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Showing posts from October, 2010

Book Review (A Celebration of Heirloom Vegetables by Roger Yepsen)

I was recently at the local library with my family and was digging around in the gardening section, no pun intended. My two year old son pulled a book off of the shelf called A Celebration of Heirloom Vegetables (Growing and Cooking Old-Time Varieties) by Roger Yepsen. I took a quick look at it and asked him if he would like me to get it and he replied that he would.

When I finally made it home and started thumbing briefly through the trio of books I had gotten I have to say that it really did not catch my eye. But let me tell you when I finally sat down to read the book from cover to cover I was really impressed. This is an absolutely fantastic book.

To begin with he gives a brief overview of heirlooms and their benefits. He then presents specific vegetables and how to grow, harvest and save seed from each variety. Yepsen is also an extremely talented artist and his watercolors are available throughout the book. As he list each veggie he then presents some interesting and easy recipes…

Samhain Snack

Here are a couple of ideas for your pumpkin seeds that I came across on the net after carving the kids squash.

To begin with if you prefer a salty taste boil the seeds with salt and then let simmer for 10 minutes.

You can get creative with flavors instead of the same old thing why not try some garlic powder and Worcestershire sauce. Another couple of ideas include flavoring your seeds with honey, Cinnamon or maple syrup.

You want to pre-heat your oven to 300 degrees Fahrenheit and then toss seeds in a bowl with two melted tablespoons of butter (or olive oil). Place on a baking sheet and bake for 30-40 minutes stirring the seeds every 10 minutes or so.

You may be surprised to know that pumpkin seeds help promote overall prostrate health and are naturally effective against depression.They also help prevent kidney stones and are a natural anti-inflammatory.

Enjoy and happy Samhain!


We recently had our first frost of the year and knew it was time to plant our garlic. We had received a few cloves from some friends that had a very successful planting last year. We also purchased a few cloves on the side to round out our new stock. In the past we had planted our cloves around our rose bushes because we had heard it would help to cut down on pest. After two years I’m not sure exactly how much of that is true but one thing is for sure the garlic itself was not looking too healthy so we decided to go another route.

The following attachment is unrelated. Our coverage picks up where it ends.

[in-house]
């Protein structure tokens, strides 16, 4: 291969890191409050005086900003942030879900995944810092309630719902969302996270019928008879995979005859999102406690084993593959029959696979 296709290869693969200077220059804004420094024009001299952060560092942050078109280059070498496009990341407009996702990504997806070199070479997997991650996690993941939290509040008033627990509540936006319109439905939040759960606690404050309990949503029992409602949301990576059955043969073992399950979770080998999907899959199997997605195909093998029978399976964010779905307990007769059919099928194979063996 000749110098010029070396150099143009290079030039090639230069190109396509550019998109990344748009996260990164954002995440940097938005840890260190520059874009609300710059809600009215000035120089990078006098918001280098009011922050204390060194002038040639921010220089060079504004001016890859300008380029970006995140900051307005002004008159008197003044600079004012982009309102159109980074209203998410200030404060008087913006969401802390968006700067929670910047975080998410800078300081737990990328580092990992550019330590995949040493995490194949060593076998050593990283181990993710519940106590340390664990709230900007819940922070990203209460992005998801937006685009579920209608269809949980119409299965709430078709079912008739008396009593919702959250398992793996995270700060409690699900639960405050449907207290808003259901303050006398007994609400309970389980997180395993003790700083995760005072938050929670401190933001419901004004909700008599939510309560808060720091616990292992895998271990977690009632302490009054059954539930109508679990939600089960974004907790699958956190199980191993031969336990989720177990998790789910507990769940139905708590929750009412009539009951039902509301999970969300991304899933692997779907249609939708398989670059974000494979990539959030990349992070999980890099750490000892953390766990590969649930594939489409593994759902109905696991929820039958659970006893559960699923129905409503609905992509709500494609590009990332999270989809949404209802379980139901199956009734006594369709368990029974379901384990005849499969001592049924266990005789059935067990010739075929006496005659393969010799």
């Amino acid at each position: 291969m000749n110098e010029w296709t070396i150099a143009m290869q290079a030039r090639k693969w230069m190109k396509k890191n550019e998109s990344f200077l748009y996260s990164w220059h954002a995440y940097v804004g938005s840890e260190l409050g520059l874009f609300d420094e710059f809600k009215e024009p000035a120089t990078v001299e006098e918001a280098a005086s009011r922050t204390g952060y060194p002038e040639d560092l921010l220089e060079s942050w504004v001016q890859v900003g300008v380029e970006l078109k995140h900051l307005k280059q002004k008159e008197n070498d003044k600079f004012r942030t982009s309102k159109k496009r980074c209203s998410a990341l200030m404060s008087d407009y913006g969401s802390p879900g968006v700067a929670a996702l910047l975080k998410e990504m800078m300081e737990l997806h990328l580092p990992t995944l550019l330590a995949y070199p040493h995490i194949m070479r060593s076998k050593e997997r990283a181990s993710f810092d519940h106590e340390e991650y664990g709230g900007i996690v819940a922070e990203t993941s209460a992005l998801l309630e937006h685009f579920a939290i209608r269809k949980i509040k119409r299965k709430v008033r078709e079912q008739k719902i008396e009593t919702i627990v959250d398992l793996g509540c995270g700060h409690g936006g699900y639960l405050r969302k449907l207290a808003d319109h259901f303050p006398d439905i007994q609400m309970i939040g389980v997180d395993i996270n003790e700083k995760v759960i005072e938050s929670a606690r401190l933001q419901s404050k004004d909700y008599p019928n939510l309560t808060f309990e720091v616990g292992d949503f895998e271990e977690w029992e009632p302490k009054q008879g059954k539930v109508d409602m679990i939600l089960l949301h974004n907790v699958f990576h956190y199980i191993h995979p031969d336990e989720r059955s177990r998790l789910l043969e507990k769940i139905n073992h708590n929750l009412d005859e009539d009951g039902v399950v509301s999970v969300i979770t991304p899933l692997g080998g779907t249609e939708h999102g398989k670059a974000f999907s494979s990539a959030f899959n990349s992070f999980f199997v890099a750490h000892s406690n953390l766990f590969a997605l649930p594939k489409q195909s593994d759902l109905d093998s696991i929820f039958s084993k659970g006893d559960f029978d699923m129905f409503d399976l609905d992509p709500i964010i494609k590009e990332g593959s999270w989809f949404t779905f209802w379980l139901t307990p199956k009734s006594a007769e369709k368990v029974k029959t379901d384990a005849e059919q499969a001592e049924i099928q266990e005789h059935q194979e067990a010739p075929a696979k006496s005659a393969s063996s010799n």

My two year old son and I had recently cleaned out our raised bed and worked the soil over in preparation of the new planting. The trick is to take each clove, with the skin still on, and plant it pointy side up about 2 inches deep and 5 inches apart. We also used our old corn stalks as recycled mulch for the raised bed. Early next spring we will hit the soil with a fresh batch of compost as well.

I’m sure everyone is aware of the health benefits of garlic.…

Long Island Cheese Squash

The Long Island Cheese Squash, a moschata, is one of the oldest squashes to be selected and bred for the consumption of humans and their live stock. Moschata squash in general are favored for pumpkin pie because they tend to be a bit less "stringy" than other varities.

Originally we ran into a bit of difficulty with all of our squash because the mounds that they were planted in were not allowing the proper drainage. The majority of the original plants developed rot but a small handful of the cheese squash and a few butternuts survived and eventually thrived.

Our cheese squash used a choke berry bush as a trelisse this year which helped keep the 10 lbs. veggies off of the wet autumn grass. We harvested our first just a couple of days ago.

Winter squash is packed with helpful nutrients, one of the most predominate being beta-carotene.

Tobias Whitaker blogs for Mother Earth News and Grit Magazine. Click on the Mother Earth News logo at the bottom of the page for all of his pos…

Dragon Carrot

Late last winter on a Saturday morning I was going through my morning ritual which basically consist of drinking coffee, thumbing through seed catalogs and watching numerous gardening shows on PBS. The Victory Garden was on and one of the members of the cast was interviewing a chef from NYC. She walked over to a tray and removed a glass lid to expose multi-colored carrots individually set on the platter as if they were crown jewels. She then went into a long explanation of how expensive the particular carrots were and how they were the rage in the gourmet restaurants. At that point I began thumbing through my Seed Savers Exchange seed catalog and found the purple carrot known as the Dragon Carrot. The entire packet of carrot seed was cheaper than the individual carrots on the show and I thought that it was slightly humorous and kind of sad that people think something anyone can grow in their own back lawn is "exotic".

They really are an interesting carrot in appearance. The …